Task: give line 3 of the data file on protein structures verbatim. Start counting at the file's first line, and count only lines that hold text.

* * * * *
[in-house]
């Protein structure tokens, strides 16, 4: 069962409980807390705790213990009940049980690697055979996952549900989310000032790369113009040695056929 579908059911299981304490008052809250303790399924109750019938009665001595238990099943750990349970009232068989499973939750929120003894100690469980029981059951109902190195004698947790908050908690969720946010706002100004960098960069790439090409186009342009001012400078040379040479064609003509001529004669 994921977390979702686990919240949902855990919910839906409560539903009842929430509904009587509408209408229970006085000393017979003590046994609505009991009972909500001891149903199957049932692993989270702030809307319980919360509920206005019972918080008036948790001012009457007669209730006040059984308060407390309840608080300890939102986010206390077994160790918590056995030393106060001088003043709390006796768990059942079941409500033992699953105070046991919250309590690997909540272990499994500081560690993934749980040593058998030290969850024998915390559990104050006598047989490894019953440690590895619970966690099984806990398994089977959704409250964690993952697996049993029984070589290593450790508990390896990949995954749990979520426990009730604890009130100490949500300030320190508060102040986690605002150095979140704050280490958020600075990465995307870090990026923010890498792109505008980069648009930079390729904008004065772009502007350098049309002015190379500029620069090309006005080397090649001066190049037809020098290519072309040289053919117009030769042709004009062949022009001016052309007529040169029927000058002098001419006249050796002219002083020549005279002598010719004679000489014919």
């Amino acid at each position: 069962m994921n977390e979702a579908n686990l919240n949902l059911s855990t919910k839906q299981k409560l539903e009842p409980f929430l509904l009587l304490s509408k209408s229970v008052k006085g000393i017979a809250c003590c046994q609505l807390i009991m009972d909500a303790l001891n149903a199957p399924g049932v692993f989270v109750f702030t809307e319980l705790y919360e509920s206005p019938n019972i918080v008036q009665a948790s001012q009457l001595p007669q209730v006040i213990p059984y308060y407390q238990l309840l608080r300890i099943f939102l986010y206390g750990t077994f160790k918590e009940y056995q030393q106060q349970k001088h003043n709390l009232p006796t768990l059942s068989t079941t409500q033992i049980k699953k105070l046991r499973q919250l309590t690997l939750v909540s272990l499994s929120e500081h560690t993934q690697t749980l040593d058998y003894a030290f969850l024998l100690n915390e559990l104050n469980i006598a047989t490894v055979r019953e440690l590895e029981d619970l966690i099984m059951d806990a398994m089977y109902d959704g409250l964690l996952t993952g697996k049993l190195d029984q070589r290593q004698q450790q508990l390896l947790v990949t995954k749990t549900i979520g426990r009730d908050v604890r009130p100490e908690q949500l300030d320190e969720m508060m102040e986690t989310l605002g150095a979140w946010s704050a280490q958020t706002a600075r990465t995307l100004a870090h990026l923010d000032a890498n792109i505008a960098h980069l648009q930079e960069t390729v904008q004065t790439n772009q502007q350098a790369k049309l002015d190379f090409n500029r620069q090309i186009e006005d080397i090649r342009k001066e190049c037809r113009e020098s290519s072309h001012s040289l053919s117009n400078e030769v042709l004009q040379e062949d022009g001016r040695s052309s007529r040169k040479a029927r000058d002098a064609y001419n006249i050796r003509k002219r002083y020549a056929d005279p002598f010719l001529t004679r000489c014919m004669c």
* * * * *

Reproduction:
């Amino acid at each position: 069962m994921n977390e979702a579908n686990l919240n949902l059911s855990t919910k839906q299981k409560l539903e009842p409980f929430l509904l009587l304490s509408k209408s229970v008052k006085g000393i017979a809250c003590c046994q609505l807390i009991m009972d909500a303790l001891n149903a199957p399924g049932v692993f989270v109750f702030t809307e319980l705790y919360e509920s206005p019938n019972i918080v008036q009665a948790s001012q009457l001595p007669q209730v006040i213990p059984y308060y407390q238990l309840l608080r300890i099943f939102l986010y206390g750990t077994f160790k918590e009940y056995q030393q106060q349970k001088h003043n709390l009232p006796t768990l059942s068989t079941t409500q033992i049980k699953k105070l046991r499973q919250l309590t690997l939750v909540s272990l499994s929120e500081h560690t993934q690697t749980l040593d058998y003894a030290f969850l024998l100690n915390e559990l104050n469980i006598a047989t490894v055979r019953e440690l590895e029981d619970l966690i099984m059951d806990a398994m089977y109902d959704g409250l964690l996952t993952g697996k049993l190195d029984q070589r290593q004698q450790q508990l390896l947790v990949t995954k749990t549900i979520g426990r009730d908050v604890r009130p100490e908690q949500l300030d320190e969720m508060m102040e986690t989310l605002g150095a979140w946010s704050a280490q958020t706002a600075r990465t995307l100004a870090h990026l923010d000032a890498n792109i505008a960098h980069l648009q930079e960069t390729v904008q004065t790439n772009q502007q350098a790369k049309l002015d190379f090409n500029r620069q090309i186009e006005d080397i090649r342009k001066e190049c037809r113009e020098s290519s072309h001012s040289l053919s117009n400078e030769v042709l004009q040379e062949d022009g001016r040695s052309s007529r040169k040479a029927r000058d002098a064609y001419n006249i050796r003509k002219r002083y020549a056929d005279p002598f010719l001529t004679r000489c014919m004669c």